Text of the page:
The Browser: A quick look at recent releases

  • Updated: January 6, 2013 - 6:14 PM

"Odd Apocalypse," by Dean Koontz, and "Here I Go Again," by Jen Lancaster.

ODD APOCALYPSE

By Dean Koontz (Bantam, 355 pages, $28)

Koontz brings back one of his favorite characters: Odd Thomas, the mild-mannered fry cook who has the ability to communicate with the dead. But like many of us these days, this time Thomas finds he has to do a lot more in less time. His tasks? An apparition on a black stallion appears and calls on him to save her son, who is imprisoned at the estate where Thomas and a friend are guests. Standing in his way is a horde of pig-like, smelly creatures who don't talk much but want to destroy everything in their path. And that's the easy part. He's also up against the billionaire owner of the estate who may be a rapist/murderer, has several dastardly cohorts working with him, and who has access to a machine that allows him to go back and forth in time. And one more thing -- the spirit of Alfred Hitchcock wants a meeting! Thomas goes from one dangerous, harrowing situation to the next with barely time to catch his breath and with little help. But the tough little fry cook finds a way to soldier on.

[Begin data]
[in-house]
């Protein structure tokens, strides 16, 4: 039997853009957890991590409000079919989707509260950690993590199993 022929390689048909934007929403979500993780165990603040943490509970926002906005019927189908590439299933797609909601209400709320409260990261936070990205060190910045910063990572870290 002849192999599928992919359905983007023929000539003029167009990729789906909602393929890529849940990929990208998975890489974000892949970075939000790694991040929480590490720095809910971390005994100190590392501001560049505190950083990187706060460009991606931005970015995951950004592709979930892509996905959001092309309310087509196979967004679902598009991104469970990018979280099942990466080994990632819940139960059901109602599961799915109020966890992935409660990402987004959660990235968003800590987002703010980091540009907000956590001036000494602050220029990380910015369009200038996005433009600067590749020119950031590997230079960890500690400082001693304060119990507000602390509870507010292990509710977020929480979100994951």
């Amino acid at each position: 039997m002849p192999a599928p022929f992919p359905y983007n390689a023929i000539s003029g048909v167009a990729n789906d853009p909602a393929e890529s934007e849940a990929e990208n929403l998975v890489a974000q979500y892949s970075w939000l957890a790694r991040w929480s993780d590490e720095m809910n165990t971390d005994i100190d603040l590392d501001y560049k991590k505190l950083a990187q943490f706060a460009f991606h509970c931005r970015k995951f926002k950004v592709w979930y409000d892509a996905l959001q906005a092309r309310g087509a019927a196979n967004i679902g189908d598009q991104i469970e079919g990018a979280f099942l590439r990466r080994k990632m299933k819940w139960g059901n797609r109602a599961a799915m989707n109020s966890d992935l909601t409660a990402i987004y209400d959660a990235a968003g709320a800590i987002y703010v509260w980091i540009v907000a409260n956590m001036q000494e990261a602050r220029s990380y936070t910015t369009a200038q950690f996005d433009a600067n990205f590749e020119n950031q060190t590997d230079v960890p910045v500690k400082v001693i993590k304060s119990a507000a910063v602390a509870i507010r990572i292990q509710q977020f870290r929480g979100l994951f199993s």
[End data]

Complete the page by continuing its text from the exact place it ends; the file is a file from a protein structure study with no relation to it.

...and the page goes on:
MILFORD REID, SPORTS DESIGNER

HERE I GO AGAIN

By Jen Lancaster (New American Library, 307 pages, $25.95)

Let's be honest: Who among us wouldn't like to go back and undo some things we did in high school? That's exactly what happens to Lissy Ryder as her 20th reunion approaches. Lissy, the most popular girl in her class, has hit some hard times: Her marriage is on the rocks, she's lost her job, her friendship with her bestie is strained. She gets to turn back the clock to senior year and adjust her karma. We all knew girls like Lissy -- head cheerleader, leader of a band of wannabes, judgmental and openly cruel to those she deems unworthy. In fact, she is so insufferable, you will be tempted to put the book aside after the first few pages; who cares what happens to such a despicable ... er ... witch? Stick with it, and you'll be rewarded with an entertaining diversion. Great literature this isn't, but it's a pleasant read just the same.

JUDY ROMANOWICH SMITH, NEWS DESIGNER

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